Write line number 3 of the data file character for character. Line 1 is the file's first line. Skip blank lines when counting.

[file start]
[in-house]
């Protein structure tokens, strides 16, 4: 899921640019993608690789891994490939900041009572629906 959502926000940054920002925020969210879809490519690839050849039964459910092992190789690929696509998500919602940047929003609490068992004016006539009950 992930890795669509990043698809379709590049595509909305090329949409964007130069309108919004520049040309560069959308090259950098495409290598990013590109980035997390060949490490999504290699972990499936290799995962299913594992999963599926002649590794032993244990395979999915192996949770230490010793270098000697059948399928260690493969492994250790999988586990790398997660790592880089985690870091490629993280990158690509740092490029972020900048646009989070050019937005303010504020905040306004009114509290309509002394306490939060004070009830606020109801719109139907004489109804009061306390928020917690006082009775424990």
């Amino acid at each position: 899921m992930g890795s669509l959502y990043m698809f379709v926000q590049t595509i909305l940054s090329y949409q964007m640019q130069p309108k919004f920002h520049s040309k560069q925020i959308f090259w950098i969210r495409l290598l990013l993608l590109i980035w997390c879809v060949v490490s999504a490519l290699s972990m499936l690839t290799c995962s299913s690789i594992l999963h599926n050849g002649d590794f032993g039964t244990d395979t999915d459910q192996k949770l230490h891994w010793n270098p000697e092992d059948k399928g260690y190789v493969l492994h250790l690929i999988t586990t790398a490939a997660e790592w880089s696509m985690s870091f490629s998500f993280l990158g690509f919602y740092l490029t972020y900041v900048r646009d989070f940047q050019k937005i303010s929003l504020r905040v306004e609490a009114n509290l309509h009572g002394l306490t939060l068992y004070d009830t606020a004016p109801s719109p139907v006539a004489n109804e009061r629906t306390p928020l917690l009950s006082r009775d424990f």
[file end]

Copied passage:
């Amino acid at each position: 899921m992930g890795s669509l959502y990043m698809f379709v926000q590049t595509i909305l940054s090329y949409q964007m640019q130069p309108k919004f920002h520049s040309k560069q925020i959308f090259w950098i969210r495409l290598l990013l993608l590109i980035w997390c879809v060949v490490s999504a490519l290699s972990m499936l690839t290799c995962s299913s690789i594992l999963h599926n050849g002649d590794f032993g039964t244990d395979t999915d459910q192996k949770l230490h891994w010793n270098p000697e092992d059948k399928g260690y190789v493969l492994h250790l690929i999988t586990t790398a490939a997660e790592w880089s696509m985690s870091f490629s998500f993280l990158g690509f919602y740092l490029t972020y900041v900048r646009d989070f940047q050019k937005i303010s929003l504020r905040v306004e609490a009114n509290l309509h009572g002394l306490t939060l068992y004070d009830t606020a004016p109801s719109p139907v006539a004489n109804e009061r629906t306390p928020l917690l009950s006082r009775d424990f």